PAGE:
Updated: 7/8/03 Click here for Zbonia archive


I forgot to talk about this - I am 28 so I am a little older. I don't love to do stuff on weekday nights and then when I do get there I am pretty happy that I went. Spam has gotten completly out of control. I think I get around 70 spam emails a day at work. This has become pretty annoying. I have some tired today. What is up with that. I got the same amount of sleep last night as the night before and I have slammed some coffee and I still can fall asleep on the drop of a cap. People like talking about the Cubs with me. Like I think they know I will always talk about it so they bring it up. I am sick of the rain. Please stop rain. I like launching things.

Email Attachment of the Week

Joke of the Week

Here are some facts about the 1500s:

Most people got married in June because they took their yearly bath in
May and still smelled pretty good by June. However, they were starting to smell so
brides carried a bouquet of flowers to hide the body odor. Hence the
custom today of carrying a bouquet when getting married.

Baths consisted of a big tub filled with hot water. The man of the house
had the privilege of the nice clean water, then all the other sons and men, then the
women and finally the children-last of all the babies. By then the water
was so dirty you could actually lose someone in it. Hence the saying, "Don't throw
the baby out with the bath water."

Houses had thatched roofs-thick straw-piled high, with no wood
underneath. It was the only place for animals to get warm, so all the dogs, cats and
other small animals (mice, bugs) lived in the roof. When it rained it became
slippery and sometimes the animals would slip and fall off the roof. Hence the
saying "It's raining cats and dogs."

There was nothing to stop things from falling into the house. This posed a
real problem in the bedroom where bugs and other droppings could really
mess up your nice clean bed. Hence, a bed with big posts and a sheet hung over the
top afforded some protection. That's how canopy beds came into existence.

The floor was dirt. Only the wealthy had something other than dirt. Hence
the saying "dirt poor."

The wealthy had slate floors that would get slippery in the winter when
wet, so they spread thresh (straw) on the floor to help keep their footing. As the
winter wore on, they kept adding more thresh until when you opened the
door it would all start slipping outside. A piece of wood was placed in the
entranceway. Hence the saying a "thresh hold."

In those old days, they cooked in the kitchen with a big kettle that always
hung over the fire. Every day they lit the fire and added things to the pot. They
ate mostly vegetables and did not get much meat. They would eat the stew for
dinner, leaving leftovers in the pot to get cold overnight and then start over the
next day. Sometimes the stew had food in it that had been there for quite a
while. Hence the rhyme, "Peas porridge hot, peas porridge cold, peas porridge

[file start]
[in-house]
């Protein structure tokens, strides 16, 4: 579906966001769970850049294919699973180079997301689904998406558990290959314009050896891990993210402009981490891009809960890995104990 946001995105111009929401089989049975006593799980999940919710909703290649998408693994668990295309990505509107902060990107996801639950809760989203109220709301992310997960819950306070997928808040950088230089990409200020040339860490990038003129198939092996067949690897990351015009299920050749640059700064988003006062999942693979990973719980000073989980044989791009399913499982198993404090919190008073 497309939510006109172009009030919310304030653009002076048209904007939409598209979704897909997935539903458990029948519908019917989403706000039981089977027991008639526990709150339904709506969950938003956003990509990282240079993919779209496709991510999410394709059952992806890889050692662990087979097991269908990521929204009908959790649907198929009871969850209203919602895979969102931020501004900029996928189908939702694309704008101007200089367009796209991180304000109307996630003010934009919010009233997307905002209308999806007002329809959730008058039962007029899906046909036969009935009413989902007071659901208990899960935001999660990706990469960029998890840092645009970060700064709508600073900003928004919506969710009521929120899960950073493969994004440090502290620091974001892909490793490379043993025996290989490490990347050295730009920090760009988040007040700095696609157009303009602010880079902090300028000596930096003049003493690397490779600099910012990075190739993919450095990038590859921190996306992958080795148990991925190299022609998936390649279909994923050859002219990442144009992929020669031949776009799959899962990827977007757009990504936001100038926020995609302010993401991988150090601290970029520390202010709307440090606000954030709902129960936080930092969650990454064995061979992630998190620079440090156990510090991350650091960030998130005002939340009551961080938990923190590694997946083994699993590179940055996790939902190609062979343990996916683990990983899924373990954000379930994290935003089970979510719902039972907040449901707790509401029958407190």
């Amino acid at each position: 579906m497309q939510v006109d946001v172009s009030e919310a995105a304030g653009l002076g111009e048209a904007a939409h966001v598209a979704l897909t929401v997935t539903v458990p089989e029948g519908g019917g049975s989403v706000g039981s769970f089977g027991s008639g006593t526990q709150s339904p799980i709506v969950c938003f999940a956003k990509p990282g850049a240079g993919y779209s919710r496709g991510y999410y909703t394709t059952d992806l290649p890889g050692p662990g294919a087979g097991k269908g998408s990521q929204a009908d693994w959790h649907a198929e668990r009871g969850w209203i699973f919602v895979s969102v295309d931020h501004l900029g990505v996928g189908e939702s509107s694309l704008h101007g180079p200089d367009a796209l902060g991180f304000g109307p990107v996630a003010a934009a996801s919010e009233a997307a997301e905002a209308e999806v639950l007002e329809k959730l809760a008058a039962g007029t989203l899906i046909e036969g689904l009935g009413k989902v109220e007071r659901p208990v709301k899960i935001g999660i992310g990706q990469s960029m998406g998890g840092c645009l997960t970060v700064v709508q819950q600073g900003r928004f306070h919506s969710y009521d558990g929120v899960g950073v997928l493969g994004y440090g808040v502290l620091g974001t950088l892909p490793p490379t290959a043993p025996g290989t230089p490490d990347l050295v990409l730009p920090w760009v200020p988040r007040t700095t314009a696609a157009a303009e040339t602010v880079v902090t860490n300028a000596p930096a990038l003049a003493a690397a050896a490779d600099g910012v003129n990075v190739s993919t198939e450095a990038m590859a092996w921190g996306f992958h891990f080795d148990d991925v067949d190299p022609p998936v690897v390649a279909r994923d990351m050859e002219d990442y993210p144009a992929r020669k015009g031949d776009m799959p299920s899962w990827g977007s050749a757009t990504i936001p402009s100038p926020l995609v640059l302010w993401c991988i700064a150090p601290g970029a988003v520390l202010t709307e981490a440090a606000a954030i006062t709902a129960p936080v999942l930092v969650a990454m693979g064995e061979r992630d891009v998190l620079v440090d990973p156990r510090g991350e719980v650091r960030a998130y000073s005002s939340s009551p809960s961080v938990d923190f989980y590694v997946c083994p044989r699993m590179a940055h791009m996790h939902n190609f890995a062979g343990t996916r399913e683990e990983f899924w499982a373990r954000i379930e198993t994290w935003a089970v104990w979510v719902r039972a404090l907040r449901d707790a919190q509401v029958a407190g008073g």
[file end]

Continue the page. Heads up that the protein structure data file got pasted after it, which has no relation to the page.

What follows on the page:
in the pot nine days old."

Sometimes they could obtain pork, which made them feel quite special.
When visitors came over, they would hang up their bacon to show off. It was a
sign of wealth that a man "could bring home the bacon." They would cut off a little
to share with guests and would all sit around and "chew the fat."

Those with money had plates made of pewter. Food with high acid
content caused some of the lead to leach onto the food, causing lead poisoning and
death. This happened most often with tomatoes, so for the next 400 years or so,
tomatoes were considered poisonous.

Bread was divided according to status. Workers got the burnt bottom of
the loaf, the family got the middle, and guests got the top, or "upper crust."

Lead cups were used to drink ale or whisky. The combination would sometimes knock them out for a couple of days. Someone walking along the road would take them for dead and prepare them for burial. They were laid out on the kitchen table for a couple of days and the family would gather around and eat and drink and wait and see if they would wake up. Hence the custom of holding a "wake."

England is old and small and the local folks started running out of places to bury people. So they would dig up coffins and would take the bones to a "bone-house" and reuse the grave. When reopening these coffins, 1 out of 25 coffins were found to have scratch marks on the inside and they realized they had been burying people alive. So they thought they would tie a string on the wrist of the corpse, lead it through the coffin and up through the ground and tie it to a bell. Someone would have to sit out in the graveyard all night (the "graveyardshift") to listen for the bell; thus, someone could be "saved by the bell" or was considered a "dead ringer."

Email Train of the Week - usually have to read these bottom to top


scopé in the buttholé

From: AZiola@focal.com

it smélls like garbagé


does it sméll?

From: AZiola@focal.com

my fiancée made a bowél movémént on my z-péd


i just made a

bowél movémént

From: VanHorn, Nathan

my fiancée is going to the ball game

Our fiancées are going too.

From: AZiola@focal.com

we got tix to cubs sox game if you guys get tix to cubs sox let us know
and we can sit and drink and watch baseball together

"Paul Fruzyna"

Shea and I are going to see Alk3 and Sum 41(me) Everclear (Shea) on
Saturday at Summerfest. If you guys decide to change plans it would be great to
sing, hug, and point together.

Love, Z E-mail me if you have anything you want to post on this page